An Evaluation of Information on the Web for Personal Financial Planning
Jing J. Xiao, Ph.D., Associate Professor
University of Rhode Island
Consumer Affairs Program, College of Human Science and Service, Kingston, RI 02881
firstname.lastname@example.org; 401-874-4036; 401-874-2581 (fax)
(Presented at the Conference of Association of Financial Counseling and Planning Education,
November 13-16, 1996)
To evaluate information obtained by searching three WWW directories with a key word “retirement
First, I used the key word “retirement planning” to search three directories, and the following indicate the
numbers of documents from each of the directories:
Second, I viewed first 40 or 50 documents from each site, which is indicated as follows:
Third, when I viewed these documents, some of them could not be located, some are repeated with the
previous ones, and some are virtually trash, which are ignored in the evaluation. The following display the numbers
of files from the three directories I actually viewed and evaluated:
All documents from Infoseek and Yahoo, and 37 out of 40 in Excite are from commercial sites. The rest
three documents in Excite are from a university, non-profit organization, and foundation, respectively.
Other findings are presented in several bar charts, Click here for graphs
Tips of Information Search on WWW
1. Using a http address to search is much faster than using key word search.
2. Viewing a text version is much more time-saving than a graphic version.
3. Looking at clues of information sources from the end of the http address. com-company, edu-university, gov-government, org-non-profit organization. Usually, information from government agencies and universities are more
reliable and unbiased than other sources.
4. Snowball search. Use a key word to search a relevant document. Then from the document, find other links to
more documents related to the interested topic. Many Web sites have internal and external links.
5. Sources from different information service companies are different. For example, the sites found in “Yahoo” are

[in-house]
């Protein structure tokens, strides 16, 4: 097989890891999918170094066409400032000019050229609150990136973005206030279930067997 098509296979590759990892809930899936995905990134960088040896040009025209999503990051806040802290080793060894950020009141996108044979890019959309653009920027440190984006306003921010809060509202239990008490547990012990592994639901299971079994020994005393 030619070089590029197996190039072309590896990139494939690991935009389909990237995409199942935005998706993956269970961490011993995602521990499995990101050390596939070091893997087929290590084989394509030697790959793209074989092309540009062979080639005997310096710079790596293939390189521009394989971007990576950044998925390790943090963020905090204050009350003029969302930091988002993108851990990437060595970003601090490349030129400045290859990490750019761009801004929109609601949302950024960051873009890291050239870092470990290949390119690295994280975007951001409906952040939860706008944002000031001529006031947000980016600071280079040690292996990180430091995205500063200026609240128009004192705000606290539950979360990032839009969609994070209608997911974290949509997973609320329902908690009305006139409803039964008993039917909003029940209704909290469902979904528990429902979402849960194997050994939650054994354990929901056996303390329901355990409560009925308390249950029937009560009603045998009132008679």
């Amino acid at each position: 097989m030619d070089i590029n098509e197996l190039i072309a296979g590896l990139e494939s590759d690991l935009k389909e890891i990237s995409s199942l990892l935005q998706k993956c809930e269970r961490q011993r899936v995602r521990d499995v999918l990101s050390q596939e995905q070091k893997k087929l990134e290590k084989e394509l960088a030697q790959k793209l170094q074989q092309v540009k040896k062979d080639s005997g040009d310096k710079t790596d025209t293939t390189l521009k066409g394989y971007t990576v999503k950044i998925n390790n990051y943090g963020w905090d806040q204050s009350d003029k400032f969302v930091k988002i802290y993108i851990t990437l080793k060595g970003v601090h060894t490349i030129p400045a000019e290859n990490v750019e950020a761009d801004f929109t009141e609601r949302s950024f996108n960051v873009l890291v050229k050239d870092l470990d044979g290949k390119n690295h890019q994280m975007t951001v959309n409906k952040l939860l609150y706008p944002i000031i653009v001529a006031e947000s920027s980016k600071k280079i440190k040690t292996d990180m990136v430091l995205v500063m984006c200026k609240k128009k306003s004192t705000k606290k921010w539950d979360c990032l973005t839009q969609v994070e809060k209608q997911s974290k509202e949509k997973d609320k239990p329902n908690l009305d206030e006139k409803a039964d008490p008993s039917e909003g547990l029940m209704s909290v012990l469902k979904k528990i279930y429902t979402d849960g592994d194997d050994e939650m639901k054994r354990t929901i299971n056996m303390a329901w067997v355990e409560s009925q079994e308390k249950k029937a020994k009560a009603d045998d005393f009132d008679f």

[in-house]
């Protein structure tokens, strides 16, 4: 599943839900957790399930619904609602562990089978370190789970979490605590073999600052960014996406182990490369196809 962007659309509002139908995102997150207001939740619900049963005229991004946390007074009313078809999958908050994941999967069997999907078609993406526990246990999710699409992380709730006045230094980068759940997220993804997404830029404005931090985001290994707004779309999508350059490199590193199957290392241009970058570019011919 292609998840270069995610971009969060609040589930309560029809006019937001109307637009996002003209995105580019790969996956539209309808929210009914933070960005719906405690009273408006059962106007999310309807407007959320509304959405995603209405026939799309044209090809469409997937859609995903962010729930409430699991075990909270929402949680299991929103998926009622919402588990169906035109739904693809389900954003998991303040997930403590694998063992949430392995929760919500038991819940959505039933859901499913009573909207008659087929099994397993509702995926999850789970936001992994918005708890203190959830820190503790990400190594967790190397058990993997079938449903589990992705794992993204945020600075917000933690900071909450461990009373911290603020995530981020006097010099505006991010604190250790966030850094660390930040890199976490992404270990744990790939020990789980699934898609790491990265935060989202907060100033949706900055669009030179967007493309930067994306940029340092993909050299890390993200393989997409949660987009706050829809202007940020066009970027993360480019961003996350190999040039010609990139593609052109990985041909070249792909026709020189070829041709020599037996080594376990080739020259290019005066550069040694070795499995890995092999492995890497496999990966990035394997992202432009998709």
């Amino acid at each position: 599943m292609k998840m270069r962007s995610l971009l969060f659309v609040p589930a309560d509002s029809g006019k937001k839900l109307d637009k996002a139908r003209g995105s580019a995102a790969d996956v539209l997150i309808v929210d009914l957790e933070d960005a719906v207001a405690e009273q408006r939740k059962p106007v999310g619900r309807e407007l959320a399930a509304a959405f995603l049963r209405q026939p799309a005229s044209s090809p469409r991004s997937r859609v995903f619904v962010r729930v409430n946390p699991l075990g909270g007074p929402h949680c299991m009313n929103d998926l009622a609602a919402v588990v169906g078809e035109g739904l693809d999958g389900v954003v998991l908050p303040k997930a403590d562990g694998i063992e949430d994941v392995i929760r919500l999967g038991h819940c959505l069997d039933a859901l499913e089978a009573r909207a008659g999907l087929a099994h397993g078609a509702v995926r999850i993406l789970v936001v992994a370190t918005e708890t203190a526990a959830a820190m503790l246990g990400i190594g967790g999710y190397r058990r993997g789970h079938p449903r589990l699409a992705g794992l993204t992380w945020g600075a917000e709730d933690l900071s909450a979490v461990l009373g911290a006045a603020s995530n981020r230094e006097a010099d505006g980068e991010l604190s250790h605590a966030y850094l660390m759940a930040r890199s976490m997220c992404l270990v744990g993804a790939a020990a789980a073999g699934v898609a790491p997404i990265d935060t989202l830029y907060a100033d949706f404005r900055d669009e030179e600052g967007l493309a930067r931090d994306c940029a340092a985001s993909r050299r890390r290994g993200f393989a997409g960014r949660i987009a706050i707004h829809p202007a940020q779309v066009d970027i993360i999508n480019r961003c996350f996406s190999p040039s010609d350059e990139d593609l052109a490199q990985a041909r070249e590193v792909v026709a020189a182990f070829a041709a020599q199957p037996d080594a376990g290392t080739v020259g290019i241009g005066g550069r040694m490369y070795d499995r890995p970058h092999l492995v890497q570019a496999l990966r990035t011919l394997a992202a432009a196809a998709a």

more likely to be the home page of an institution, but the sites found in “Infoseek” are more likely to be a single
document. To search for comprehensive information, use all available services.
6. Many of the Web sites are commercial ones that are to promote their businesses. Very often, the advertising,
information, and educational materials are mixed up. The users should be aware of this situation and able to
distinguish between the promotional messages and useful information.
7. Many documents on the Web have interaction functions, such as placing an order, calculating financial needs,
taking a survey (or a quiz), adding to a link, searching for information (a name, phone number, tax code, …), and
registering a service.
Selected Web Sites Related to Retirement Planning
Canadian retirement information. http://www.retireweb.com/ (comprehensive retirement planning information in
Principle of retirement planning. http://www.dtonline.com/prptoc/prptoc.htm (teaching materials with
comprehensive retirement planning information, can be used as references when developing retirement planning
Retirement articles. http://www.insworld.com/Newsletter/ (articles about retirement planning and other related
topics, a free electronic newsletter).
Retirement calculators. http://safetynet.doleta.go/finance.htm (created by several Federal agency employees,
includes several calculators, such as life expectancy, retirement needs, and retirement savings, also has information
on other financial planning topics).
Retirement information. http://www.investorguide.com/Retirement.htm (compiled retirement planning
information from various sources).
Retirement questions and answers. http://www.centcon.com/~billman/faqindex.html (practical information
regarding retirement planning and other financial planning topics).
Retirement survey. http://www.merrill-lynch.ml.com/new/emprel1.html (summary of a recent survey of retirement
Social Security benefits. http://www.ssa.gov/programs/retirement/publications/retirement.html (a booklet about
Social Security benefits prepared by Social Security Administration)